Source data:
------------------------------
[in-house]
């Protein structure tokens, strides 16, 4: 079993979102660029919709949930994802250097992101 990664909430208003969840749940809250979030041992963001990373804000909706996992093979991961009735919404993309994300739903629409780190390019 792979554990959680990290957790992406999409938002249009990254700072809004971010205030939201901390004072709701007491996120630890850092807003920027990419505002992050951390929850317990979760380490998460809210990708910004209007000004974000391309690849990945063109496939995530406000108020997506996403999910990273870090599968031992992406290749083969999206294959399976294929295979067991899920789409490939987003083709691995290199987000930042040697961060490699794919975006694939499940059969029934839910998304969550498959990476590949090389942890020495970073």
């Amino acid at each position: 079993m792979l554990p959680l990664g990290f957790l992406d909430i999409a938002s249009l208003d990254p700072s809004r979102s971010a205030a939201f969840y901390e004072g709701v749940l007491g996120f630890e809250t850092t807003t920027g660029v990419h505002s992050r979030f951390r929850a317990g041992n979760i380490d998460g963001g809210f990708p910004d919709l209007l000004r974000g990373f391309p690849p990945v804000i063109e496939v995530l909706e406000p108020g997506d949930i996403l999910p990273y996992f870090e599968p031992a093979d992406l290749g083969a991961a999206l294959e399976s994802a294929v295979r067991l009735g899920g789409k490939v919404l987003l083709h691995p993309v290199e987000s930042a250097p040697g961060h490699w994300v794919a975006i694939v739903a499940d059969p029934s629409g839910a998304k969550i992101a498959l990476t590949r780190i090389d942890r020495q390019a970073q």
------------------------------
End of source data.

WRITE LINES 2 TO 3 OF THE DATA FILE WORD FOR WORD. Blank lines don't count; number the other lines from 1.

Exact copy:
């Protein structure tokens, strides 16, 4: 079993979102660029919709949930994802250097992101 990664909430208003969840749940809250979030041992963001990373804000909706996992093979991961009735919404993309994300739903629409780190390019 792979554990959680990290957790992406999409938002249009990254700072809004971010205030939201901390004072709701007491996120630890850092807003920027990419505002992050951390929850317990979760380490998460809210990708910004209007000004974000391309690849990945063109496939995530406000108020997506996403999910990273870090599968031992992406290749083969999206294959399976294929295979067991899920789409490939987003083709691995290199987000930042040697961060490699794919975006694939499940059969029934839910998304969550498959990476590949090389942890020495970073």
């Amino acid at each position: 079993m792979l554990p959680l990664g990290f957790l992406d909430i999409a938002s249009l208003d990254p700072s809004r979102s971010a205030a939201f969840y901390e004072g709701v749940l007491g996120f630890e809250t850092t807003t920027g660029v990419h505002s992050r979030f951390r929850a317990g041992n979760i380490d998460g963001g809210f990708p910004d919709l209007l000004r974000g990373f391309p690849p990945v804000i063109e496939v995530l909706e406000p108020g997506d949930i996403l999910p990273y996992f870090e599968p031992a093979d992406l290749g083969a991961a999206l294959e399976s994802a294929v295979r067991l009735g899920g789409k490939v919404l987003l083709h691995p993309v290199e987000s930042a250097p040697g961060h490699w994300v794919a975006i694939v739903a499940d059969p029934s629409g839910a998304k969550i992101a498959l990476t590949r780190i090389d942890r020495q390019a970073q």